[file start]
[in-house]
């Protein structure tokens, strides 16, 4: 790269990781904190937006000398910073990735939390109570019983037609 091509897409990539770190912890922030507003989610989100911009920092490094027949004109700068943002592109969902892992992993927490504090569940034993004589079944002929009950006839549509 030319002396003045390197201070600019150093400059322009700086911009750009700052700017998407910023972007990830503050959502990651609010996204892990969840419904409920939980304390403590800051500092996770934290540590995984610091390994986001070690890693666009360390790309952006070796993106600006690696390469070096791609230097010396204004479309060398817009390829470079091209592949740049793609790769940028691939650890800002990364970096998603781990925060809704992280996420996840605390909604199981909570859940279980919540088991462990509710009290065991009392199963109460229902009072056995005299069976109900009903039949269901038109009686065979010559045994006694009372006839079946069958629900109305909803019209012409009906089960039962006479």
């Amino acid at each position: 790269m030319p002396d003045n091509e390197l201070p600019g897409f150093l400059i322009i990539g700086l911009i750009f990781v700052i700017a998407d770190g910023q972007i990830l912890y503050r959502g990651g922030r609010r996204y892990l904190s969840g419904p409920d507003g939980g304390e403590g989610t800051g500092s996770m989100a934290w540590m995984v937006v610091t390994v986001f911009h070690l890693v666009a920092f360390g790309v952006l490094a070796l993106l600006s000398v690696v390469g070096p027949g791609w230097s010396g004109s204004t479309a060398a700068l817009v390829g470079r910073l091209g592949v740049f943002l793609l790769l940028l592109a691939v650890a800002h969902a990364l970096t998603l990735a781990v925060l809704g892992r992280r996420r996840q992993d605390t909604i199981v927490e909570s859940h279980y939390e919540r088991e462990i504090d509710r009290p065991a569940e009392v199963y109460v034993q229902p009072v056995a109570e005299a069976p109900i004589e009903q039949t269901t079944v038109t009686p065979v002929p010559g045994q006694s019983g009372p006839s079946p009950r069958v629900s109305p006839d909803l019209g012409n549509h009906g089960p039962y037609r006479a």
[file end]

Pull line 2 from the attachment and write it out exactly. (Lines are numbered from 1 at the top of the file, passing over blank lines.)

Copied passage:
């Protein structure tokens, strides 16, 4: 790269990781904190937006000398910073990735939390109570019983037609 091509897409990539770190912890922030507003989610989100911009920092490094027949004109700068943002592109969902892992992993927490504090569940034993004589079944002929009950006839549509 030319002396003045390197201070600019150093400059322009700086911009750009700052700017998407910023972007990830503050959502990651609010996204892990969840419904409920939980304390403590800051500092996770934290540590995984610091390994986001070690890693666009360390790309952006070796993106600006690696390469070096791609230097010396204004479309060398817009390829470079091209592949740049793609790769940028691939650890800002990364970096998603781990925060809704992280996420996840605390909604199981909570859940279980919540088991462990509710009290065991009392199963109460229902009072056995005299069976109900009903039949269901038109009686065979010559045994006694009372006839079946069958629900109305909803019209012409009906089960039962006479």